08 December 2007
It may not sound like the most natural subject for book by a general-interest publisher like William Morrow -- given the bald statement of the setting above, one might have expected Wiley & Sons to publish this.
But Mezrich became famous with a book about card counting in casinos. For him, the oil futures exchange, especially the New York Mercantile Exchange, or NYMEX, where much of this book is set, is as exciting as any casino in Vegas, and his goal is to make us feel the same.
I've written about Ben Mezrich in this blog before, in particular about his book about American arbitrageurs in east Asia, The Ugly Americans. As I said at the time, the claims of the book to be non-fiction are a bit unsettling. Mezrich changes more than merely the names of his characters, and at some point "protecting one's sources" and such becomes, simply, fictionalization.
I have the same difficulty with this one. Consider the subtitle of Rigged. It's "The True Story of an Ivy League Kid who Changed the World of Oil, from Wall Street to Dubai." The insistence upon the "true story" part is my hang-up here.
Consider, now, the following passage, the opening paragraph of chapter 3.
"There was something uniquely soothing about the whir of helicopter blades. The rhythmic, circular disruption of air, each and every turn apply calculable lift, allowing a thing that should not fly instead to float, like a magic carpet in a child's coloring book -- a carpet made of steel and Plaxiglas and in this case solid gold. Even as the rhythm slowed and the floating, five-ton, bug-eyed carpet came to a gentle rest on the jutting ivory-white helipad, the whirring blades continued their soulful cadence, the long steel appendages cutting slower and slower arcs until all that was left was the beat of the thing itself, the soothing rhythm of a thing that should not be -- but, indeed, was."
Clearly, the author is taking us inside the mind of one of his characters here. The character in question isn't the "ivy league kid" the book is written about. Rather, its another young man, a Cambridge University schooled heir to Arabic nobility, Khaled Abdul-Aziz. Khaled's desire to do something grand for the future of Dubai makes him in time an important ally to the central character's desire to modernize and expand NYMEX. And it's Khaled who is supposedly thinking these thoughts about helicopters and their soothing blades.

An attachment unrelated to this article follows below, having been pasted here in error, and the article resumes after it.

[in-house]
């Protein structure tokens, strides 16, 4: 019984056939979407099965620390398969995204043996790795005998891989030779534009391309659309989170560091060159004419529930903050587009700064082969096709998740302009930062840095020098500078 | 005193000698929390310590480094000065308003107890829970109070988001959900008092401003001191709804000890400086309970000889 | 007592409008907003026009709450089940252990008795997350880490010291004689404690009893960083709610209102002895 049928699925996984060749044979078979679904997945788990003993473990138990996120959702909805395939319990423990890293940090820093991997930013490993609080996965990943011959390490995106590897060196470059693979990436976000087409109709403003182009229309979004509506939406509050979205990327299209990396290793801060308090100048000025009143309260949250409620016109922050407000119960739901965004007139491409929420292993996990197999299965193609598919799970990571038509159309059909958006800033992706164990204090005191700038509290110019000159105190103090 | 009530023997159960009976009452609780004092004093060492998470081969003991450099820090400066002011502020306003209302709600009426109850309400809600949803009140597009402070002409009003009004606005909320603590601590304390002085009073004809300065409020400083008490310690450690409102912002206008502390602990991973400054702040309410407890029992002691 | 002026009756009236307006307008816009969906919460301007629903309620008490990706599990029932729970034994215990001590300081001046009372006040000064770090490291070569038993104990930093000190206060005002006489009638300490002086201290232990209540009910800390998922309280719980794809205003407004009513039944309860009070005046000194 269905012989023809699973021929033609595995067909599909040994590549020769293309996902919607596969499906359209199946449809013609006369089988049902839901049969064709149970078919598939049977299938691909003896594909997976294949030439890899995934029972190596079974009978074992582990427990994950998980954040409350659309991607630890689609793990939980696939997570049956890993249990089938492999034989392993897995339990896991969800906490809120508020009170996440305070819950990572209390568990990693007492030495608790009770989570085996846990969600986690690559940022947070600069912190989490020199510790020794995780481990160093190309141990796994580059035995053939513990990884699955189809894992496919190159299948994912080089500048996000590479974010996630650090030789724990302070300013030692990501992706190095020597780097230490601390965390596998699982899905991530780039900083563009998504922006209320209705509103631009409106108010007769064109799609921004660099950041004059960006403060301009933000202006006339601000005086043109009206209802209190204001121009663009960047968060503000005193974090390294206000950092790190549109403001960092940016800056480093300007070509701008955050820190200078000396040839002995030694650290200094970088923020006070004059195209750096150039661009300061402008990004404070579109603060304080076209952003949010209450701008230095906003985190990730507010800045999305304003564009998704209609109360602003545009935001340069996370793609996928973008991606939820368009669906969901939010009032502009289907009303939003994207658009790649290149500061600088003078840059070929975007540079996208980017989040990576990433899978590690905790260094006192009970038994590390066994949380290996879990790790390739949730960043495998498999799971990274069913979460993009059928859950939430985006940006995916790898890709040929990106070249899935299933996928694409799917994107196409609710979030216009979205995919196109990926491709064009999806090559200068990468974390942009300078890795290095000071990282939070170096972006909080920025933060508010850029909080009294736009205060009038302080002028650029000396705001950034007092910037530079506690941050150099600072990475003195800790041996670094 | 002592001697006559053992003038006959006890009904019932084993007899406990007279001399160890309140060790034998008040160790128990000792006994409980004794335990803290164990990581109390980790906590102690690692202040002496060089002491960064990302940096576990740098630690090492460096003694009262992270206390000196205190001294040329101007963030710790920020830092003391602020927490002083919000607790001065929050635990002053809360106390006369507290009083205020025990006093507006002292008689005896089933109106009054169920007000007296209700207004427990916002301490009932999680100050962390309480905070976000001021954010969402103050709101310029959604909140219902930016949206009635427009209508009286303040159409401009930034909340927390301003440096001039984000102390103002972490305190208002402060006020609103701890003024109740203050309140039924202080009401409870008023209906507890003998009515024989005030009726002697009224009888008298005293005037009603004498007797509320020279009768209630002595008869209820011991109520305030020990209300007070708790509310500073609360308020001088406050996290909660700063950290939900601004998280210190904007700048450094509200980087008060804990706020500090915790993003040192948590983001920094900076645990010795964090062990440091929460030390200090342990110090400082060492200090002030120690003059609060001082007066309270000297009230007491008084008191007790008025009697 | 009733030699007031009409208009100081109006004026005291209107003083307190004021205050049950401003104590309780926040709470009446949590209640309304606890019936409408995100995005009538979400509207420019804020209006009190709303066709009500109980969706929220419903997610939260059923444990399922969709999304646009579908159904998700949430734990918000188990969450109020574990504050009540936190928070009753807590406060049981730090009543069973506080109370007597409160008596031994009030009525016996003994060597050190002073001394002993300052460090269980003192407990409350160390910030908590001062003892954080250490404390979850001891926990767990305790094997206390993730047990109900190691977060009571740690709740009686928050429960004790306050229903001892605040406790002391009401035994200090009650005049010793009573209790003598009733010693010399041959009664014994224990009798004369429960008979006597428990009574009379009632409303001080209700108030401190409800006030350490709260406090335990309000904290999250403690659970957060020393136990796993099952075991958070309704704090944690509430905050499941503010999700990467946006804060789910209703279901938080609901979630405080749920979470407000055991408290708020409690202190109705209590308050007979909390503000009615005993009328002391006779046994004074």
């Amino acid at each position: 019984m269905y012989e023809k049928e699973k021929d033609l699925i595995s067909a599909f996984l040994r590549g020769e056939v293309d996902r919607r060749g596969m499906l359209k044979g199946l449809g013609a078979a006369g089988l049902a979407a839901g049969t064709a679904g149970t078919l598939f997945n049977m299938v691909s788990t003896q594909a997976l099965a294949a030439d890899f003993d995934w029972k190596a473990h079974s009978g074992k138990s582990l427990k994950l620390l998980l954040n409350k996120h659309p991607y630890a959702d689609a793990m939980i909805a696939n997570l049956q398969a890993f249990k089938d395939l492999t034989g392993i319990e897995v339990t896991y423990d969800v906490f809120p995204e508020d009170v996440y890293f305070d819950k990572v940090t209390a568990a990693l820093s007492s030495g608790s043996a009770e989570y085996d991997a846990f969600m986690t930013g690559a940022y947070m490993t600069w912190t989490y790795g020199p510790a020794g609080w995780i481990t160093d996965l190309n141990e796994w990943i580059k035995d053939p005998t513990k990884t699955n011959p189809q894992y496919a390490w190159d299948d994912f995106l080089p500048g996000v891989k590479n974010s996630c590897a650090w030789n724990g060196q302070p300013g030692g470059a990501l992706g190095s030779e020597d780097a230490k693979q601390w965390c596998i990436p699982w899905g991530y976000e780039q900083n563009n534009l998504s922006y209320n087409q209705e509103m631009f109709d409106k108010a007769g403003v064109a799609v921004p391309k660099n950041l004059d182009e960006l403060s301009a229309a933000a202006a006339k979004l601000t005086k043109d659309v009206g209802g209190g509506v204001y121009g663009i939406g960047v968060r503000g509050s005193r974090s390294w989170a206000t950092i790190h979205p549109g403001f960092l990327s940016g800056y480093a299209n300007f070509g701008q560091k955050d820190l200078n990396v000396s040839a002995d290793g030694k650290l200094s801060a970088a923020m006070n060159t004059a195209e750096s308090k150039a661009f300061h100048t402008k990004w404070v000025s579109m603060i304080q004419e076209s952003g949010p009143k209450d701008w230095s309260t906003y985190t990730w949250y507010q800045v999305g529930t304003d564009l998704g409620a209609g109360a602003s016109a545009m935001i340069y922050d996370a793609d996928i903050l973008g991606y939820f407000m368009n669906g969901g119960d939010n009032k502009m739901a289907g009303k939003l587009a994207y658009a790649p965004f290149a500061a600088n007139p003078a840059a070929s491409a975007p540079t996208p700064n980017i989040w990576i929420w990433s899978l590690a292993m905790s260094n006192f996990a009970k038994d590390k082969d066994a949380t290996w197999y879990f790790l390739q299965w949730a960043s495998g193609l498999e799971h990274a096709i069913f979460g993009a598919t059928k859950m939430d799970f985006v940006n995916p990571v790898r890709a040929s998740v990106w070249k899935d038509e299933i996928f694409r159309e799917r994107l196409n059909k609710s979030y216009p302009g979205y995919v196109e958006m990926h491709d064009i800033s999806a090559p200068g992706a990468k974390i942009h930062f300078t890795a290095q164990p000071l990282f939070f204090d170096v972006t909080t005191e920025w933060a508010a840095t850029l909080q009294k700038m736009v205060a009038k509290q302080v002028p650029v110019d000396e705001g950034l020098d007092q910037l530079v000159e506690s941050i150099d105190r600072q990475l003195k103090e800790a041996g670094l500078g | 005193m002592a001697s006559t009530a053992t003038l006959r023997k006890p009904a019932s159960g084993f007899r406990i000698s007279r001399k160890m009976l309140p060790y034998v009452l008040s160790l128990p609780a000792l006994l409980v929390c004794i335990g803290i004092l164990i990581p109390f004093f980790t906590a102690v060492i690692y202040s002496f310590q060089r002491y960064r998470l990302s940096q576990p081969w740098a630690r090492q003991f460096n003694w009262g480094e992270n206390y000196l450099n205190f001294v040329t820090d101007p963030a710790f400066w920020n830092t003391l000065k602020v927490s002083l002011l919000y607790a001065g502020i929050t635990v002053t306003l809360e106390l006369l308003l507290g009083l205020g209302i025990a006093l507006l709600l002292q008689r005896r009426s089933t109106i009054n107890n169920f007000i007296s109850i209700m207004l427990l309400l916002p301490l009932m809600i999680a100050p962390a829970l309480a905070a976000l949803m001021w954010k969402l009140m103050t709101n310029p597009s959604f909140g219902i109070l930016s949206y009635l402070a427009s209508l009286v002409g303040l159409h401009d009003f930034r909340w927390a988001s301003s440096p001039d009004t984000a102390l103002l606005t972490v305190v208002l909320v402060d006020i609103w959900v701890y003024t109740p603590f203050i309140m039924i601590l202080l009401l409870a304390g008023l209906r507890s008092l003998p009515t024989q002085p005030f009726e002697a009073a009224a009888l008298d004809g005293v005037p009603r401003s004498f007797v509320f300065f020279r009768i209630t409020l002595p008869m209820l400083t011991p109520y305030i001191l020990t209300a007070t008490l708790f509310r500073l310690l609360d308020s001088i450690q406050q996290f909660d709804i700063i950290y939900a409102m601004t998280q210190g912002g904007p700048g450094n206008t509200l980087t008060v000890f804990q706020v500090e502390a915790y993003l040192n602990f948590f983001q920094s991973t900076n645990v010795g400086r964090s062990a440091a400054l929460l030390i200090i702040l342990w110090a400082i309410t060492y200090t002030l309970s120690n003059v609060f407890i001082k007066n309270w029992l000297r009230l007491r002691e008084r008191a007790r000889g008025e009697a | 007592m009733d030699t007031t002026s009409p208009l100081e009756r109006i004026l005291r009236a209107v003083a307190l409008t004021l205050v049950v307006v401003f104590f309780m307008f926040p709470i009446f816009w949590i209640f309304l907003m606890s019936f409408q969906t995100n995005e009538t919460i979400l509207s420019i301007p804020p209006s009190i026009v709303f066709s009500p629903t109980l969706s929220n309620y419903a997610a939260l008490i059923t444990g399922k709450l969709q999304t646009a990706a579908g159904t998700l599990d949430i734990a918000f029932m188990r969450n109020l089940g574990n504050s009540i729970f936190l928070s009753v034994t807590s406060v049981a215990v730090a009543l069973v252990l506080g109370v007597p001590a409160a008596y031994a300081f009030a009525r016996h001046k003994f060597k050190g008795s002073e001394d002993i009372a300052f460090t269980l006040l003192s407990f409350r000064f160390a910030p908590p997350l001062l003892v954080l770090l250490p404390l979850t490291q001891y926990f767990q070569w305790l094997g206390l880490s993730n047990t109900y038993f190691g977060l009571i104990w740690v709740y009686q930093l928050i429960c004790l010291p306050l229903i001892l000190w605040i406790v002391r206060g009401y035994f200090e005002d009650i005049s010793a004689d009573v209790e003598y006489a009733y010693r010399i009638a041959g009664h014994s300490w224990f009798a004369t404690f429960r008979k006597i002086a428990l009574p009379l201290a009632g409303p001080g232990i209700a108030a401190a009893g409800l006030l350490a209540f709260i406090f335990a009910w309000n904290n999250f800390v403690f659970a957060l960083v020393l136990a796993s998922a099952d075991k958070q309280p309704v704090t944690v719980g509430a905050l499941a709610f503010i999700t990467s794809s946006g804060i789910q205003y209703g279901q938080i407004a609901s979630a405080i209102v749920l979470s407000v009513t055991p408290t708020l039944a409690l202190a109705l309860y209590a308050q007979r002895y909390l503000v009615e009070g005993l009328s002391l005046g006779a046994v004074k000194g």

As a piece of descriptive prose in a novel, I'd consider the above over-wrought. And the "carpet made of steel" bit makes the helicopter sound like a train they call the City of New Orleans. Still, since we're reading a work of non-fiction, we can infer that at some point Khaled confided in Mezrich about his feelings regarding helicopters, right?
Wrong. At this point, we have to flip back to the author's note, where we find the following lovely disclaimer. "Characters such as Gallo and Khaled are composites and are not meant to portray particular people."
I'll ignore Gallo for this post. Khaled is a composite? Non-fiction is, I think, consistent with the use of composites to simplify an overly complex narrative when the author is (as here) upfront about that. But ... composites in that sense don't have a "stream of consciousness." If we portray a composite as thinking of the "slower and slower arcs" of a helicopter on the landing pad as "soothing" then we've crossed the line and created a fictional character.
The South Park character "Towlie" did this sort of "non-fiction" writing once. He had an excuse. He was smoking pot at the time.
Knowledge is warranted belief -- it is the body of belief that we build up because, while living in this world, we've developed good reasons for believing it. What we know, then, is what works -- and it is, necessarily, what has worked for us, each of us individually, as a first approximation. For my other blog, on the struggles for control in the corporate suites, see www.proxypartisans.blogspot.com.